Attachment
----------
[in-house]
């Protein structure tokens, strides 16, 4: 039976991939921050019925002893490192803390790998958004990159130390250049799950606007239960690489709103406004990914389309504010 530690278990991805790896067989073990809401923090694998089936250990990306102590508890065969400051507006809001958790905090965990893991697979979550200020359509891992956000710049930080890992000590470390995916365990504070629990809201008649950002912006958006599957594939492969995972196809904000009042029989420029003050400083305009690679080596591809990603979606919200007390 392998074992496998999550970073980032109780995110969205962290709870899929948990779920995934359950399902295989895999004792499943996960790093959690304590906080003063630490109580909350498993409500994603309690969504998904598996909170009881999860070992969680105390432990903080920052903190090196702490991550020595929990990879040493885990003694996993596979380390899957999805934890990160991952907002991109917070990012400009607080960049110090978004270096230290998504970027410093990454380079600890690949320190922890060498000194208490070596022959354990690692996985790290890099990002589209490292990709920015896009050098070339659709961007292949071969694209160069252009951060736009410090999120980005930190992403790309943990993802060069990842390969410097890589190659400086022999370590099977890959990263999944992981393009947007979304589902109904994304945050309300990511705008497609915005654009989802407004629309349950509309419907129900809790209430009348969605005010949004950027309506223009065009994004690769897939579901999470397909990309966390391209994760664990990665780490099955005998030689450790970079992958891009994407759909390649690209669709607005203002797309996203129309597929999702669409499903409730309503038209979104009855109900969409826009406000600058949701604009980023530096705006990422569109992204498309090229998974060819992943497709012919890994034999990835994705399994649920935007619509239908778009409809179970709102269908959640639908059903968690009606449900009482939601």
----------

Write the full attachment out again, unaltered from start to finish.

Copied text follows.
[in-house]
């Protein structure tokens, strides 16, 4: 039976991939921050019925002893490192803390790998958004990159130390250049799950606007239960690489709103406004990914389309504010 530690278990991805790896067989073990809401923090694998089936250990990306102590508890065969400051507006809001958790905090965990893991697979979550200020359509891992956000710049930080890992000590470390995916365990504070629990809201008649950002912006958006599957594939492969995972196809904000009042029989420029003050400083305009690679080596591809990603979606919200007390 392998074992496998999550970073980032109780995110969205962290709870899929948990779920995934359950399902295989895999004792499943996960790093959690304590906080003063630490109580909350498993409500994603309690969504998904598996909170009881999860070992969680105390432990903080920052903190090196702490991550020595929990990879040493885990003694996993596979380390899957999805934890990160991952907002991109917070990012400009607080960049110090978004270096230290998504970027410093990454380079600890690949320190922890060498000194208490070596022959354990690692996985790290890099990002589209490292990709920015896009050098070339659709961007292949071969694209160069252009951060736009410090999120980005930190992403790309943990993802060069990842390969410097890589190659400086022999370590099977890959990263999944992981393009947007979304589902109904994304945050309300990511705008497609915005654009989802407004629309349950509309419907129900809790209430009348969605005010949004950027309506223009065009994004690769897939579901999470397909990309966390391209994760664990990665780490099955005998030689450790970079992958891009994407759909390649690209669709607005203002797309996203129309597929999702669409499903409730309503038209979104009855109900969409826009406000600058949701604009980023530096705006990422569109992204498309090229998974060819992943497709012919890994034999990835994705399994649920935007619509239908778009409809179970709102269908959640639908059903968690009606449900009482939601």